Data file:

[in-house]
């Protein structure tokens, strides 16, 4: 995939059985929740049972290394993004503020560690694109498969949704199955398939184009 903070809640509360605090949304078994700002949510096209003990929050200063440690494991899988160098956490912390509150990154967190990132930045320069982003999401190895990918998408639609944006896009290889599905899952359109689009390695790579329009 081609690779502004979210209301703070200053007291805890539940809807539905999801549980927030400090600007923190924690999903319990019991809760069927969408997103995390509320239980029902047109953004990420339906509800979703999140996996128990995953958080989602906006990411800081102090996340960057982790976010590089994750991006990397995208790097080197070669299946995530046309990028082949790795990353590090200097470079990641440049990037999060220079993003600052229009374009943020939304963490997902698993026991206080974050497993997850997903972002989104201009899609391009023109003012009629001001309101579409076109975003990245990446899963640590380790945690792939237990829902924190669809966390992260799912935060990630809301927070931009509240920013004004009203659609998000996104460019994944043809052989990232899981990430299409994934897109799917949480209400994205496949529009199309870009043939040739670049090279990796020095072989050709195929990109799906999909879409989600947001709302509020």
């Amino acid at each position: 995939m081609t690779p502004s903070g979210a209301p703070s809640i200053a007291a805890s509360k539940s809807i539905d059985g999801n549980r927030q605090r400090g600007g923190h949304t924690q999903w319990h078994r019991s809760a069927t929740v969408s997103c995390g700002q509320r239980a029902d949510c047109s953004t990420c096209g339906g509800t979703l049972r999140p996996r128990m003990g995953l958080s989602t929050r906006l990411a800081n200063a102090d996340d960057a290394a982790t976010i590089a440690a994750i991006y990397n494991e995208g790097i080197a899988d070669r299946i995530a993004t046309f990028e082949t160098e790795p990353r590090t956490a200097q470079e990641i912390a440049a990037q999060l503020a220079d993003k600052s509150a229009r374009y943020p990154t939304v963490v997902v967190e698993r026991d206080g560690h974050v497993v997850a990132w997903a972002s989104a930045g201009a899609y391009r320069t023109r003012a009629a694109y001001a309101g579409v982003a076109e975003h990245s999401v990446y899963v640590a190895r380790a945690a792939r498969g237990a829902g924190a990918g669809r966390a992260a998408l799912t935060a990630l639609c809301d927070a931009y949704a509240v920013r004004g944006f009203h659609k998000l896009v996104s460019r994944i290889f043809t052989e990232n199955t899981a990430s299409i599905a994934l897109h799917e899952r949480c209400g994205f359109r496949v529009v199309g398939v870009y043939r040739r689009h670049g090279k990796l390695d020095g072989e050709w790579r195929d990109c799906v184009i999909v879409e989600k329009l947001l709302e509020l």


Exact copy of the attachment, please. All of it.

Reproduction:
[in-house]
């Protein structure tokens, strides 16, 4: 995939059985929740049972290394993004503020560690694109498969949704199955398939184009 903070809640509360605090949304078994700002949510096209003990929050200063440690494991899988160098956490912390509150990154967190990132930045320069982003999401190895990918998408639609944006896009290889599905899952359109689009390695790579329009 081609690779502004979210209301703070200053007291805890539940809807539905999801549980927030400090600007923190924690999903319990019991809760069927969408997103995390509320239980029902047109953004990420339906509800979703999140996996128990995953958080989602906006990411800081102090996340960057982790976010590089994750991006990397995208790097080197070669299946995530046309990028082949790795990353590090200097470079990641440049990037999060220079993003600052229009374009943020939304963490997902698993026991206080974050497993997850997903972002989104201009899609391009023109003012009629001001309101579409076109975003990245990446899963640590380790945690792939237990829902924190669809966390992260799912935060990630809301927070931009509240920013004004009203659609998000996104460019994944043809052989990232899981990430299409994934897109799917949480209400994205496949529009199309870009043939040739670049090279990796020095072989050709195929990109799906999909879409989600947001709302509020």
């Amino acid at each position: 995939m081609t690779p502004s903070g979210a209301p703070s809640i200053a007291a805890s509360k539940s809807i539905d059985g999801n549980r927030q605090r400090g600007g923190h949304t924690q999903w319990h078994r019991s809760a069927t929740v969408s997103c995390g700002q509320r239980a029902d949510c047109s953004t990420c096209g339906g509800t979703l049972r999140p996996r128990m003990g995953l958080s989602t929050r906006l990411a800081n200063a102090d996340d960057a290394a982790t976010i590089a440690a994750i991006y990397n494991e995208g790097i080197a899988d070669r299946i995530a993004t046309f990028e082949t160098e790795p990353r590090t956490a200097q470079e990641i912390a440049a990037q999060l503020a220079d993003k600052s509150a229009r374009y943020p990154t939304v963490v997902v967190e698993r026991d206080g560690h974050v497993v997850a990132w997903a972002s989104a930045g201009a899609y391009r320069t023109r003012a009629a694109y001001a309101g579409v982003a076109e975003h990245s999401v990446y899963v640590a190895r380790a945690a792939r498969g237990a829902g924190a990918g669809r966390a992260a998408l799912t935060a990630l639609c809301d927070a931009y949704a509240v920013r004004g944006f009203h659609k998000l896009v996104s460019r994944i290889f043809t052989e990232n199955t899981a990430s299409i599905a994934l897109h799917e899952r949480c209400g994205f359109r496949v529009v199309g398939v870009y043939r040739r689009h670049g090279k990796l390695d020095g072989e050709w790579r195929d990109c799906v184009i999909v879409e989600k329009l947001l709302e509020l």